DI-UMONS : Dépôt institutionnel de l’université de Mons

Recherche transversale
(titres de publication, de périodique et noms de colloque inclus)
2014-11-25 - Colloque/Présentation - poster - Anglais - 1 page(s)

Callewaert M., cadiou C, Roulin V.G., Millart E, Andry M.C., Portefaix C., Molinari M., Chuburu F., Muller Robert , Laurent Sophie , Henoumont Céline , Vander Elst Luce , "A nanohydrogel approach to boost the relaxivity of conventional MRI Gd contrast agents" in YBMRS (13ème edition), Spa Sol Cress, Belgique, 2014

  • Codes CREF : Physico-chimie générale (DI1320), Chimie des colloïdes (DI1329)
  • Unités de recherche UMONS : Chimie générale, organique et biomédicale (M108)
  • Instituts UMONS : Institut des Sciences et Technologies de la Santé (Santé), Institut des Biosciences (Biosciences)
  • Centres UMONS : Centre de Recherche en Microscopie et Imagerie Médicale (CMMI)

Abstract(s) :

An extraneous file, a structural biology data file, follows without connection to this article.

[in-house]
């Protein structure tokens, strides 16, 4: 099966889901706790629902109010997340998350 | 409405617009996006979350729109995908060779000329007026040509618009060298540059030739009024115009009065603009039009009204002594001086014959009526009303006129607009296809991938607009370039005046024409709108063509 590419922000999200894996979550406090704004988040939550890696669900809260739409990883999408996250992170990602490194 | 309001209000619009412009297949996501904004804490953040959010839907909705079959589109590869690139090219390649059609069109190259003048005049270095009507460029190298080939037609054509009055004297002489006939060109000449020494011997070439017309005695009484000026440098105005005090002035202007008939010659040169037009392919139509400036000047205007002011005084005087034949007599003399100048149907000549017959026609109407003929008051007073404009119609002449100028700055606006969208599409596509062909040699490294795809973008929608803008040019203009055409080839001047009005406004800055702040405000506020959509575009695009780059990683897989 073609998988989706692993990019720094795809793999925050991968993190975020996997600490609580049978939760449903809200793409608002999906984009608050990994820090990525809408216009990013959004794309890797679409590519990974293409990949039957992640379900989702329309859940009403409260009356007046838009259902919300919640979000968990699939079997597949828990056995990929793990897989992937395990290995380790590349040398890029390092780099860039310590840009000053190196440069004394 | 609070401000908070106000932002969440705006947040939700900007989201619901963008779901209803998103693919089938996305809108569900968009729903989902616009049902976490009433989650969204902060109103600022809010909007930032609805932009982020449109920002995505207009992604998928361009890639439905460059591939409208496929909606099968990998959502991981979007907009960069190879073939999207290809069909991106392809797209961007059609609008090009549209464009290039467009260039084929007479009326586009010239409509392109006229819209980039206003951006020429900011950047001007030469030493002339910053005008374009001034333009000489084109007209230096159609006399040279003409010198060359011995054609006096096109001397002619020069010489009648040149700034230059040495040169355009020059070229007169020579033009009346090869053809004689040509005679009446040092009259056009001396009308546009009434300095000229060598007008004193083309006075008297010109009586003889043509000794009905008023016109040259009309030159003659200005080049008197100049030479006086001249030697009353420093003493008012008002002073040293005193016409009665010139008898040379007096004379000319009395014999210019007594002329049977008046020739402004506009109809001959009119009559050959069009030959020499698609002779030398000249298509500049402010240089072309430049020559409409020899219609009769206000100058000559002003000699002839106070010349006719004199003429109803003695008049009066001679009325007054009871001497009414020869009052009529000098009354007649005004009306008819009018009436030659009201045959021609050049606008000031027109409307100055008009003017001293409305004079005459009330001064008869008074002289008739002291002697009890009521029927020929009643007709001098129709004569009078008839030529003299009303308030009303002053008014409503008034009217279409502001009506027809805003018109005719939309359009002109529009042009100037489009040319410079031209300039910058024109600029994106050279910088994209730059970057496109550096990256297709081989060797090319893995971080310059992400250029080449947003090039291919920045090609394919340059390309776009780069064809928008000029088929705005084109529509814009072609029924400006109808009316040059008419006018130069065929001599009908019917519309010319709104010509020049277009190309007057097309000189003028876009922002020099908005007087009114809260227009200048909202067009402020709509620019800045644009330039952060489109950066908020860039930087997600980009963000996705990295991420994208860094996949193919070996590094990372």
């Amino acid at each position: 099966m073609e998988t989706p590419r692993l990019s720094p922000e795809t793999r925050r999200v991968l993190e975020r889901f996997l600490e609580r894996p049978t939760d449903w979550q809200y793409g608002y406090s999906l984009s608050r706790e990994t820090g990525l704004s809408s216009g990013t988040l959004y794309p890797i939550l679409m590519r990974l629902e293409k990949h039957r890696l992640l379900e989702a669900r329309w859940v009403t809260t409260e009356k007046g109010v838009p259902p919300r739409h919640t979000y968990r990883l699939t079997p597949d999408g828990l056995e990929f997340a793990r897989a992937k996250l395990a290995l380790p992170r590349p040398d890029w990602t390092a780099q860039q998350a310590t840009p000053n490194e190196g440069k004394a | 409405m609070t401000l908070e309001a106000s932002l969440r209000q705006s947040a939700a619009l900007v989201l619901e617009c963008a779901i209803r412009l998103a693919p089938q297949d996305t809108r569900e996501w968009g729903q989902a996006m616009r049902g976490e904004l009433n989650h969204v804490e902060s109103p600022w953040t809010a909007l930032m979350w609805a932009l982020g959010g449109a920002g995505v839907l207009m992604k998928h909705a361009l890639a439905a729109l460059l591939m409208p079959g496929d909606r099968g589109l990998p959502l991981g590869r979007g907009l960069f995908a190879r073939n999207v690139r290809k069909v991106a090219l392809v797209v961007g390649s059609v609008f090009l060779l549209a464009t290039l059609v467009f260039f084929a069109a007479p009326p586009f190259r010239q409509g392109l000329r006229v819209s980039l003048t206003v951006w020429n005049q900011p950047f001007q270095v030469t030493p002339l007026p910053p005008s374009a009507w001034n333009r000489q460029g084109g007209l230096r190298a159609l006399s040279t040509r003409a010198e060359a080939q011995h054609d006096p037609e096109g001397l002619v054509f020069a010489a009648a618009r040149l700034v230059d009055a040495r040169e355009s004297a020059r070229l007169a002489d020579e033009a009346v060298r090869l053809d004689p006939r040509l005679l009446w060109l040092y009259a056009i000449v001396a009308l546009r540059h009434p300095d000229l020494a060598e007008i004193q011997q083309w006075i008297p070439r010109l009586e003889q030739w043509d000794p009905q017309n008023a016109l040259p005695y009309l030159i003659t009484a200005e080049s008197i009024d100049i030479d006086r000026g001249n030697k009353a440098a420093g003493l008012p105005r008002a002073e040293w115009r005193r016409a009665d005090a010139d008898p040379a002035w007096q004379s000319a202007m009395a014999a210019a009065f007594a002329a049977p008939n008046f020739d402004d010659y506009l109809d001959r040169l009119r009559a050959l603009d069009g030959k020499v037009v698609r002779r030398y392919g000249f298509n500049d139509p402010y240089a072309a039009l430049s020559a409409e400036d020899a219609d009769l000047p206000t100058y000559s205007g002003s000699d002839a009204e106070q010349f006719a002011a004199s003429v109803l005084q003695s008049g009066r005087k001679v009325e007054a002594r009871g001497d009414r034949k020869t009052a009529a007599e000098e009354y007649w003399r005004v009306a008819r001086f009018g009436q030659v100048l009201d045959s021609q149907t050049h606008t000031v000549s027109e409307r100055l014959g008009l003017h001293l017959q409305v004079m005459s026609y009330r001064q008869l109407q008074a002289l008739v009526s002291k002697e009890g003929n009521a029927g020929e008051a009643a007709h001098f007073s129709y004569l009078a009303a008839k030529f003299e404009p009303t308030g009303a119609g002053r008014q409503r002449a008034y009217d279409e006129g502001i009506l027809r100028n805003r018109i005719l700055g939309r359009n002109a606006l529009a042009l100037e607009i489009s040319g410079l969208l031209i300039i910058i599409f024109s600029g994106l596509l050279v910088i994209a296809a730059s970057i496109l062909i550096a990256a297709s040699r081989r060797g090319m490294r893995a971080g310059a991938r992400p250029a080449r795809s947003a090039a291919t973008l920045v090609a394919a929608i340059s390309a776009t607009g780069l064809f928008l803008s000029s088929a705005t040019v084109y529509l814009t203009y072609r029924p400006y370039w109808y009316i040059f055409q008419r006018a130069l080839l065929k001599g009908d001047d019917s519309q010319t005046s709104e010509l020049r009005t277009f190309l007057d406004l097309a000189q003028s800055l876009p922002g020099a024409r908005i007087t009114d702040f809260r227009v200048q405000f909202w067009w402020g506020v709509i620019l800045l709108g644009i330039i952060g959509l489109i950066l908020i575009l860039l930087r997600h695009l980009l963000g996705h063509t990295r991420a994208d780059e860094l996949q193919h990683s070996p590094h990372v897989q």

(Anglais) Magnetic resonance imaging (MRI) is one of the most powerful non-invasive techniques for clinical diagnostic, mainly due to its high anatomical resolution and its speed. MRI relies upon the perturbation by a radio frequency of the relaxation times of water protons, along the longitudinal (T1) and transverse (T2) components of the main applied magnetic field.1 Contrast in MR image results then from the natural variations of the relaxation times (T1 and/or T2) between healthy and diseased tissues. Because these variations are weak, the use of paramagnetic contrast agents (CAs) is often required. The role of these CAs is to shorten the T1 and/or T2 relaxation times of water protons in the tissues.1 The most commonly used contrast agents are gadolinium chelates (GdCAs) and their efficiency to accelerate the relaxation rate is given by their relaxivity r1. Even if these agents have enabled significant progresses they still suffer from some limitations because their relaxivities are far from the ones predicted by the theory.1 In order to circumvent these limitations, we have developed a series of GdCA-loaded polysaccharide-based nanohydrogels (GdCANPs).2 These biocompatible nanohydrogels, elaborated by an easy and robust ionotropic gelation process3 involving chitosan (CH) and hyaluronan (HA), encapsulate GdCAs such as GdDOTA, GdDOTP and MS325 in a highly hydrated nanostructure. In the poster presentation, we will demonstrate that according to the nature of the polymer matrix and to the cross-linking ability of the GdCA, r1 relaxivities per Gd centre as high as 100 s-1 mM-1 at 30 MHz can be reached. The NMRD profiles will confirm that molecular motions of the Gd chelate are effectively restricted and that water access to the inner core of these nanogels is not limited. On T1- and T2-weighted images recorded at 3Teslas, we will show that this relaxation enhancement is clearly translated into a magnified contrast, demonstrating the powerful dual mode imaging capability of such nanosytems.